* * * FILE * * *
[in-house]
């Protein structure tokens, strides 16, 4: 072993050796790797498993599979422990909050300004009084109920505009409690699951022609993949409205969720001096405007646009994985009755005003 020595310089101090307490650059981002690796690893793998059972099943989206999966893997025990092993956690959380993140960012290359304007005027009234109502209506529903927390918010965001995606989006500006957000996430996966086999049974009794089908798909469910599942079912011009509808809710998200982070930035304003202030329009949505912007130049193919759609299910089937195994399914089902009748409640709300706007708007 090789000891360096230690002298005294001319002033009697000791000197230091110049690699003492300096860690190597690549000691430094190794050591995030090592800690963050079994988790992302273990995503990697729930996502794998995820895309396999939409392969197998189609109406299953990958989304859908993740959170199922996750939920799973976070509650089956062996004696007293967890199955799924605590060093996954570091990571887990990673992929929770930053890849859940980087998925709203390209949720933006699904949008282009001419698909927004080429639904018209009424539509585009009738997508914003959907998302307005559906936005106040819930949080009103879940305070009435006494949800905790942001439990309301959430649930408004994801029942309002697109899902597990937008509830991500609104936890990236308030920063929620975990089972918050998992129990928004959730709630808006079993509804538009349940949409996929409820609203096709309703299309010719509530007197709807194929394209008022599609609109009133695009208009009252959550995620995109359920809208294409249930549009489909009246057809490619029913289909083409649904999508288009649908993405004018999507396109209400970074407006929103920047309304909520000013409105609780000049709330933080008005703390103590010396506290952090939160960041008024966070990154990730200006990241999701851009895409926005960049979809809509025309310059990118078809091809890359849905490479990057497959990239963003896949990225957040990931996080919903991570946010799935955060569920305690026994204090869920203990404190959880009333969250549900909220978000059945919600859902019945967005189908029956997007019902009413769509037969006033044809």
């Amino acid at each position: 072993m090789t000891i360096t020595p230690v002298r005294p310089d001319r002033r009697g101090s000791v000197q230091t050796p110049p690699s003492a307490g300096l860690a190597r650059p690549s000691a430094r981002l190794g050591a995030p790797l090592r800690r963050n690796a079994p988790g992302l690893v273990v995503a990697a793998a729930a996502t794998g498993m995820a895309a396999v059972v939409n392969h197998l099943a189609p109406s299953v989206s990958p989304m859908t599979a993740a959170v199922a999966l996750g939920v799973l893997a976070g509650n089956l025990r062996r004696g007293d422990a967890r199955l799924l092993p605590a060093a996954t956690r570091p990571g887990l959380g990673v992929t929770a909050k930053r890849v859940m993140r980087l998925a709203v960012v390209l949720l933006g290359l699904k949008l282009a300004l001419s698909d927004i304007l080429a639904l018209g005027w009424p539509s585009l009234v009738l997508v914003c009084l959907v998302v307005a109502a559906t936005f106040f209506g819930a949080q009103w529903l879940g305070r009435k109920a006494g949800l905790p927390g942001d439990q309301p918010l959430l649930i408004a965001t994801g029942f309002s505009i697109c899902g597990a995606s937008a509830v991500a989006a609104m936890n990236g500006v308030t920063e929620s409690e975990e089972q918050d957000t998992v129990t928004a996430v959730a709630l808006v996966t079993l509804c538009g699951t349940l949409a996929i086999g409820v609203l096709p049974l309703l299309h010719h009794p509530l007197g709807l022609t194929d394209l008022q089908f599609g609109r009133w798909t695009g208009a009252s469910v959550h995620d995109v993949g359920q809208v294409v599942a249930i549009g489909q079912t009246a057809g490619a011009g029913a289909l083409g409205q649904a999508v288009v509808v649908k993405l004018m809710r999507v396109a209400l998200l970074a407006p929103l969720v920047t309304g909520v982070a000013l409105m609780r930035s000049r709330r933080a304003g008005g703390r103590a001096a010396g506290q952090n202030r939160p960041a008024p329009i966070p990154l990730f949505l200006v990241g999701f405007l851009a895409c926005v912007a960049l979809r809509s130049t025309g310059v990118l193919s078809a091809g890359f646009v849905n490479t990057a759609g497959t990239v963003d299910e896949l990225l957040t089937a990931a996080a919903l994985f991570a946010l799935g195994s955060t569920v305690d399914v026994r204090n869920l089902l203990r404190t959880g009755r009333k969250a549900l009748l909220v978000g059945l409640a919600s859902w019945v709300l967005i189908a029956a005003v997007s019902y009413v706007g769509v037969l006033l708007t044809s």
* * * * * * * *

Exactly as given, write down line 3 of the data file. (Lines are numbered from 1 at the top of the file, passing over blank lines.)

């Amino acid at each position: 072993m090789t000891i360096t020595p230690v002298r005294p310089d001319r002033r009697g101090s000791v000197q230091t050796p110049p690699s003492a307490g300096l860690a190597r650059p690549s000691a430094r981002l190794g050591a995030p790797l090592r800690r963050n690796a079994p988790g992302l690893v273990v995503a990697a793998a729930a996502t794998g498993m995820a895309a396999v059972v939409n392969h197998l099943a189609p109406s299953v989206s990958p989304m859908t599979a993740a959170v199922a999966l996750g939920v799973l893997a976070g509650n089956l025990r062996r004696g007293d422990a967890r199955l799924l092993p605590a060093a996954t956690r570091p990571g887990l959380g990673v992929t929770a909050k930053r890849v859940m993140r980087l998925a709203v960012v390209l949720l933006g290359l699904k949008l282009a300004l001419s698909d927004i304007l080429a639904l018209g005027w009424p539509s585009l009234v009738l997508v914003c009084l959907v998302v307005a109502a559906t936005f106040f209506g819930a949080q009103w529903l879940g305070r009435k109920a006494g949800l905790p927390g942001d439990q309301p918010l959430l649930i408004a965001t994801g029942f309002s505009i697109c899902g597990a995606s937008a509830v991500a989006a609104m936890n990236g500006v308030t920063e929620s409690e975990e089972q918050d957000t998992v129990t928004a996430v959730a709630l808006v996966t079993l509804c538009g699951t349940l949409a996929i086999g409820v609203l096709p049974l309703l299309h010719h009794p509530l007197g709807l022609t194929d394209l008022q089908f599609g609109r009133w798909t695009g208009a009252s469910v959550h995620d995109v993949g359920q809208v294409v599942a249930i549009g489909q079912t009246a057809g490619a011009g029913a289909l083409g409205q649904a999508v288009v509808v649908k993405l004018m809710r999507v396109a209400l998200l970074a407006p929103l969720v920047t309304g909520v982070a000013l409105m609780r930035s000049r709330r933080a304003g008005g703390r103590a001096a010396g506290q952090n202030r939160p960041a008024p329009i966070p990154l990730f949505l200006v990241g999701f405007l851009a895409c926005v912007a960049l979809r809509s130049t025309g310059v990118l193919s078809a091809g890359f646009v849905n490479t990057a759609g497959t990239v963003d299910e896949l990225l957040t089937a990931a996080a919903l994985f991570a946010l799935g195994s955060t569920v305690d399914v026994r204090n869920l089902l203990r404190t959880g009755r009333k969250a549900l009748l909220v978000g059945l409640a919600s859902w019945v709300l967005i189908a029956a005003v997007s019902y009413v706007g769509v037969l006033l708007t044809s």